First of all, this comes from someone that argued a black hole as massive as a mountain is safe, without realizing the gravity of the situation (literally).
Secondly, I'm not the only one that disagrees with these absorption calculations. They're deliberately slanted toward the results they want.
Third, it is a reason to suspect it's unsafe. If the LHC can produce micro black holes, then micro black holes must occur in nature. They'd have to take the form (at least in part) of the mysterious dark matter and dark energy. Dark matter apparently doesn't support normal matter under certain, observable conditions. Therefore, the danger is apparent.
Fourth, just how much mass (supposing they produce black holes) do you suppose might be represented by the cosmic ray collision figures, they calculated as having occurred naturally? Is it a lot?
Their ability to "eat" at all would be dependent on their relative velocity with the mass in question. Naturally occurring ones must have very high relative velocities with the mass it's formed in. The CERN ones would not have this prohibition.
Purposefully misleading. All you're saying is if they form, they would be captured, but if they don't form, they would not be captured. I obviously wouldn't argue that.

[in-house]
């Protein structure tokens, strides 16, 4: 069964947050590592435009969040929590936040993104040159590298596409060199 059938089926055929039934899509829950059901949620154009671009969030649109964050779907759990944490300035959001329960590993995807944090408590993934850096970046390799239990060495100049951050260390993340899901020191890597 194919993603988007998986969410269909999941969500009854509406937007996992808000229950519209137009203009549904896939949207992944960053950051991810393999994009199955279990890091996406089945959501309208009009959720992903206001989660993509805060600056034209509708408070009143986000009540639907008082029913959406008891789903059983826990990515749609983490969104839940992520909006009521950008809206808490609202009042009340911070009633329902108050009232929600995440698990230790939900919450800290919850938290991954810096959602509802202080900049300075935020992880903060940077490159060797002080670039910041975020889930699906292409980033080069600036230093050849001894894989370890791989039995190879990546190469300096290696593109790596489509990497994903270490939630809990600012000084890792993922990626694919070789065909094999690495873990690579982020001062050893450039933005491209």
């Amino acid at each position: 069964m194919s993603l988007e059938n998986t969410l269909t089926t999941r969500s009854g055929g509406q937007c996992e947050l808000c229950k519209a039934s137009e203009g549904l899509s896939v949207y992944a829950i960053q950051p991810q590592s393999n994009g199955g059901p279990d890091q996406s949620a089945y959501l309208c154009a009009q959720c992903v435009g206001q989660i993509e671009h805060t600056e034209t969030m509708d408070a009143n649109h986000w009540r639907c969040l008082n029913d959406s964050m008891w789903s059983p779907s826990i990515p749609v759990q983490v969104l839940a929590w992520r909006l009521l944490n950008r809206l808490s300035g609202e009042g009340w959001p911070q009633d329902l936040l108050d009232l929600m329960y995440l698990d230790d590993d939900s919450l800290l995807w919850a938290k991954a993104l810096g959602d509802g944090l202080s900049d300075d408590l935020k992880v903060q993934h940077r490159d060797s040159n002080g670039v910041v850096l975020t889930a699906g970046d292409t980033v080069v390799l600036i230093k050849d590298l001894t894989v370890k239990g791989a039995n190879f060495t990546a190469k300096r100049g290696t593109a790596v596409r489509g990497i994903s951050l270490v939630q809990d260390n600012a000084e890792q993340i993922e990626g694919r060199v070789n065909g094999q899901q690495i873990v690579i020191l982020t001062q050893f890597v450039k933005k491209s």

That's an arbitrary presumption.
However, there's already observed evidence that formation is likely (the RHIC fireball).
Oops. Please forgive the typo. I'll try to correct it in the future.
Haven't I been right so far? How much more must I endure to definitively prove they don't know what they're talking about? Their results are clearly slanted.
Give me a break. There's plenty of available research that suggests and anticipates black hole production. The CERN website itself called it a "black hole factory."
All you're saying is they're now backpedaling furiously to protect their precious experiment, at any cost!
Whiny baby crap. For two years I've been right, and you can no longer reasonably refute it.
I've clearly outlined the physical laws that might shorten the habitable lifetime of Earth, should this experiment proceed.
The dark matter concept you apply here is pretty interesting.
If the galaxy were dominated by unbelievable amounts of singularities ranging from masses of that equal to a quark, golfballs, cars, mountains, planets, and of course the multiple solar mass ones we've been able to find. A question of common sense comes up, I dont know so I'm just going to assume that astrophysicists have already measured these things.
The ratio of dark matter/age of galaxy should be pretty comparable for all like galaxy types. So however many years it took the milky way to accrue its current ratio of dark/visible matter should be comparable to more distant spiral galaxies, there should be a noticeably larger amount of dark matter in older galaxies. Which may also give insight to the nature of a quasar accretion disk as it must have a extremely high ratio of black holes to visible matter.
In any case, the evidence should be there, and if it were I cant imagine it hasn't been noticed yet.
That doesn't really contest any of your LHC concerns, just poking at the idea of dark matter being black holes.